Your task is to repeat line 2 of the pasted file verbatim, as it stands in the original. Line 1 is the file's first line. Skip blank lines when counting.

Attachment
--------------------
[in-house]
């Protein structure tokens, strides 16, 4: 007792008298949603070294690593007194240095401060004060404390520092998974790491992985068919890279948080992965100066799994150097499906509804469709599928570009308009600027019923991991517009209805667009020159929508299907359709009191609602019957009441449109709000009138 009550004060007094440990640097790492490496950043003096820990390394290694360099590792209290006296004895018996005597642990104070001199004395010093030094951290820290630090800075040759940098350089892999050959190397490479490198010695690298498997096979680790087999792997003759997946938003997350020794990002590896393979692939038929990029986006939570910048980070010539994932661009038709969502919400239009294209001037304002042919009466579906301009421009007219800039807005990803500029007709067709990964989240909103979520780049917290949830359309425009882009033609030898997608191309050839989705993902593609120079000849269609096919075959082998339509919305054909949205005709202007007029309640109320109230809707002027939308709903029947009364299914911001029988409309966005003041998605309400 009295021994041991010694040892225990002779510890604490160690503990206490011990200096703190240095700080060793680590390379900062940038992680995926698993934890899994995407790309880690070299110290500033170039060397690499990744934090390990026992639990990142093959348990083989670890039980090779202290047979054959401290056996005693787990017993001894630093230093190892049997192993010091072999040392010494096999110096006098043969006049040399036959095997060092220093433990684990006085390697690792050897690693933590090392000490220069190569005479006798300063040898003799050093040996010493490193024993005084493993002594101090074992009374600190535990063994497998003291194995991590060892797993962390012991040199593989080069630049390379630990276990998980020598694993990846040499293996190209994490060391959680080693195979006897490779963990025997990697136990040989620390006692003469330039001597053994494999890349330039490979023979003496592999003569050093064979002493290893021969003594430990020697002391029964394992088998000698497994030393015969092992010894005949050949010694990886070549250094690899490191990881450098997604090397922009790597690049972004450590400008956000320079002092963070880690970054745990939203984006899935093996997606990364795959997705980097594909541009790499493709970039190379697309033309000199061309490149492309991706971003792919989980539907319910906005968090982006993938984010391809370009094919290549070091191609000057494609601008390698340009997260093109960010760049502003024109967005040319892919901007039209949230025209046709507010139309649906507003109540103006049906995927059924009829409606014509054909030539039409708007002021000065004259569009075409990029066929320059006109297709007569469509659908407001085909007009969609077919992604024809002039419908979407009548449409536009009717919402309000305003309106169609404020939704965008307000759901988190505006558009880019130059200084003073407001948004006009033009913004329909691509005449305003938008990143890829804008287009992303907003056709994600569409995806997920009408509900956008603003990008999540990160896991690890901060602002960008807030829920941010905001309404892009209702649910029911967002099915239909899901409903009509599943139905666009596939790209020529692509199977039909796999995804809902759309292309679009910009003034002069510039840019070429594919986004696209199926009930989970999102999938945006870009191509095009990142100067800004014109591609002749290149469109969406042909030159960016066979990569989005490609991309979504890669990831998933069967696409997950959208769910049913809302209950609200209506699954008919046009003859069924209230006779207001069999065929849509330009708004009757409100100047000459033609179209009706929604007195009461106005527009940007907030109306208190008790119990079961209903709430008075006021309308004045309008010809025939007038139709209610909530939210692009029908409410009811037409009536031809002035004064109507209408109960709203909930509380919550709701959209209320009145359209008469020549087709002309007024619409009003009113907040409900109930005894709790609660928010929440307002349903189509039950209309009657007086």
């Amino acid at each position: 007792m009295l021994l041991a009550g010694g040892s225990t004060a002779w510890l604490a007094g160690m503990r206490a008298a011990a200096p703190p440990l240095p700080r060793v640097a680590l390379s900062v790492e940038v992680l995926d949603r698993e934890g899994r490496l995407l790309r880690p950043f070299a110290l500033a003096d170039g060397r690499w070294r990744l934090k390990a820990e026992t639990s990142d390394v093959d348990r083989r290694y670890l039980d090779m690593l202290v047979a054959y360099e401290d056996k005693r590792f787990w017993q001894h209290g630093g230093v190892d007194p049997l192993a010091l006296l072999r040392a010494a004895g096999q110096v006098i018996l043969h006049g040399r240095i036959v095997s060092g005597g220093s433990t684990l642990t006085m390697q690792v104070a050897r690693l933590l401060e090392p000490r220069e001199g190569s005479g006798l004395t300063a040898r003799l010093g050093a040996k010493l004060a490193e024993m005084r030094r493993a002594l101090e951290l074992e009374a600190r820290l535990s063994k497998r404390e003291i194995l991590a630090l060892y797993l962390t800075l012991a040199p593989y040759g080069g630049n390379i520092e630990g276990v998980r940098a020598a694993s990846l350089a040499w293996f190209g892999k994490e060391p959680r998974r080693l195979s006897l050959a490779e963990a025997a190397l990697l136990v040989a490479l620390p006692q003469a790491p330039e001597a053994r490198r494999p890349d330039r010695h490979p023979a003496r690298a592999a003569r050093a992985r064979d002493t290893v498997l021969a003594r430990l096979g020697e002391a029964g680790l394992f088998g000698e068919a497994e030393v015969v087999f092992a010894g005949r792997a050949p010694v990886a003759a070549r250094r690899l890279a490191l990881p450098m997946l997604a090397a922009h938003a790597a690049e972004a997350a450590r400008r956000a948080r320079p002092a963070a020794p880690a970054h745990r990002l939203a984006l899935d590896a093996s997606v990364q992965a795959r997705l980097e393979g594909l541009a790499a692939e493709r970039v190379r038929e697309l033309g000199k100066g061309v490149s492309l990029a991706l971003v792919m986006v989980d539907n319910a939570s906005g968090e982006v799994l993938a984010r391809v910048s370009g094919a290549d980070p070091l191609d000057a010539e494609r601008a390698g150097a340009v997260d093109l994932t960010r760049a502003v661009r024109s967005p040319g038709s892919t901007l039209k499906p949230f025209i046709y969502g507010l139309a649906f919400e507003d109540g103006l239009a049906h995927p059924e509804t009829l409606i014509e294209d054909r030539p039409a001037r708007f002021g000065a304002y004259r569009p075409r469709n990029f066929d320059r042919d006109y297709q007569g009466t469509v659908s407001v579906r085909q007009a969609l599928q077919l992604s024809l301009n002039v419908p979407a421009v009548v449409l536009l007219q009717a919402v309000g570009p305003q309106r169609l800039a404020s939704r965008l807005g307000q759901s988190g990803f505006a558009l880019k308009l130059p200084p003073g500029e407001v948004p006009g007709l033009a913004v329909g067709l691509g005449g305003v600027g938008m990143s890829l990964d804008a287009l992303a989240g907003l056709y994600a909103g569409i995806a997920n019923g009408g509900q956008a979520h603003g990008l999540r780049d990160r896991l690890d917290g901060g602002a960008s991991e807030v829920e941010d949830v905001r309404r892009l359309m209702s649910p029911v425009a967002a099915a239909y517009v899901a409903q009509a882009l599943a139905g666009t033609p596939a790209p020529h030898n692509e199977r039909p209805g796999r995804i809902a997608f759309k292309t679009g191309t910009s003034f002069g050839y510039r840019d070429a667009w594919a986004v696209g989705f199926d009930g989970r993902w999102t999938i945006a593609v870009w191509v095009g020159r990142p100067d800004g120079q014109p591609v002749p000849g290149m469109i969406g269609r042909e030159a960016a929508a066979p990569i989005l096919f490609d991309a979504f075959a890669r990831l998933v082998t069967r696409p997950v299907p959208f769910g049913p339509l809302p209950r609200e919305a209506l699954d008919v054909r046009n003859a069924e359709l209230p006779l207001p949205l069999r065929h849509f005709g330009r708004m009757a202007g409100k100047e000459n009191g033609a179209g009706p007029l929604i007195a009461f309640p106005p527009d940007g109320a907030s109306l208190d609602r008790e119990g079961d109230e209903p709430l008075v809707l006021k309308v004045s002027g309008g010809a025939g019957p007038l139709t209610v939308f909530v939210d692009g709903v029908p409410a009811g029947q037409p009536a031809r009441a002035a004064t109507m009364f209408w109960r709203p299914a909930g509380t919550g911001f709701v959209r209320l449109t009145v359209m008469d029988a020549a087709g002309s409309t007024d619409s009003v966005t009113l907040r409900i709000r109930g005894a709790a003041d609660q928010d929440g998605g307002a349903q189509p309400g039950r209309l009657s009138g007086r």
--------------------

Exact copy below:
């Protein structure tokens, strides 16, 4: 007792008298949603070294690593007194240095401060004060404390520092998974790491992985068919890279948080992965100066799994150097499906509804469709599928570009308009600027019923991991517009209805667009020159929508299907359709009191609602019957009441449109709000009138 009550004060007094440990640097790492490496950043003096820990390394290694360099590792209290006296004895018996005597642990104070001199004395010093030094951290820290630090800075040759940098350089892999050959190397490479490198010695690298498997096979680790087999792997003759997946938003997350020794990002590896393979692939038929990029986006939570910048980070010539994932661009038709969502919400239009294209001037304002042919009466579906301009421009007219800039807005990803500029007709067709990964989240909103979520780049917290949830359309425009882009033609030898997608191309050839989705993902593609120079000849269609096919075959082998339509919305054909949205005709202007007029309640109320109230809707002027939308709903029947009364299914911001029988409309966005003041998605309400 009295021994041991010694040892225990002779510890604490160690503990206490011990200096703190240095700080060793680590390379900062940038992680995926698993934890899994995407790309880690070299110290500033170039060397690499990744934090390990026992639990990142093959348990083989670890039980090779202290047979054959401290056996005693787990017993001894630093230093190892049997192993010091072999040392010494096999110096006098043969006049040399036959095997060092220093433990684990006085390697690792050897690693933590090392000490220069190569005479006798300063040898003799050093040996010493490193024993005084493993002594101090074992009374600190535990063994497998003291194995991590060892797993962390012991040199593989080069630049390379630990276990998980020598694993990846040499293996190209994490060391959680080693195979006897490779963990025997990697136990040989620390006692003469330039001597053994494999890349330039490979023979003496592999003569050093064979002493290893021969003594430990020697002391029964394992088998000698497994030393015969092992010894005949050949010694990886070549250094690899490191990881450098997604090397922009790597690049972004450590400008956000320079002092963070880690970054745990939203984006899935093996997606990364795959997705980097594909541009790499493709970039190379697309033309000199061309490149492309991706971003792919989980539907319910906005968090982006993938984010391809370009094919290549070091191609000057494609601008390698340009997260093109960010760049502003024109967005040319892919901007039209949230025209046709507010139309649906507003109540103006049906995927059924009829409606014509054909030539039409708007002021000065004259569009075409990029066929320059006109297709007569469509659908407001085909007009969609077919992604024809002039419908979407009548449409536009009717919402309000305003309106169609404020939704965008307000759901988190505006558009880019130059200084003073407001948004006009033009913004329909691509005449305003938008990143890829804008287009992303907003056709994600569409995806997920009408509900956008603003990008999540990160896991690890901060602002960008807030829920941010905001309404892009209702649910029911967002099915239909899901409903009509599943139905666009596939790209020529692509199977039909796999995804809902759309292309679009910009003034002069510039840019070429594919986004696209199926009930989970999102999938945006870009191509095009990142100067800004014109591609002749290149469109969406042909030159960016066979990569989005490609991309979504890669990831998933069967696409997950959208769910049913809302209950609200209506699954008919046009003859069924209230006779207001069999065929849509330009708004009757409100100047000459033609179209009706929604007195009461106005527009940007907030109306208190008790119990079961209903709430008075006021309308004045309008010809025939007038139709209610909530939210692009029908409410009811037409009536031809002035004064109507209408109960709203909930509380919550709701959209209320009145359209008469020549087709002309007024619409009003009113907040409900109930005894709790609660928010929440307002349903189509039950209309009657007086």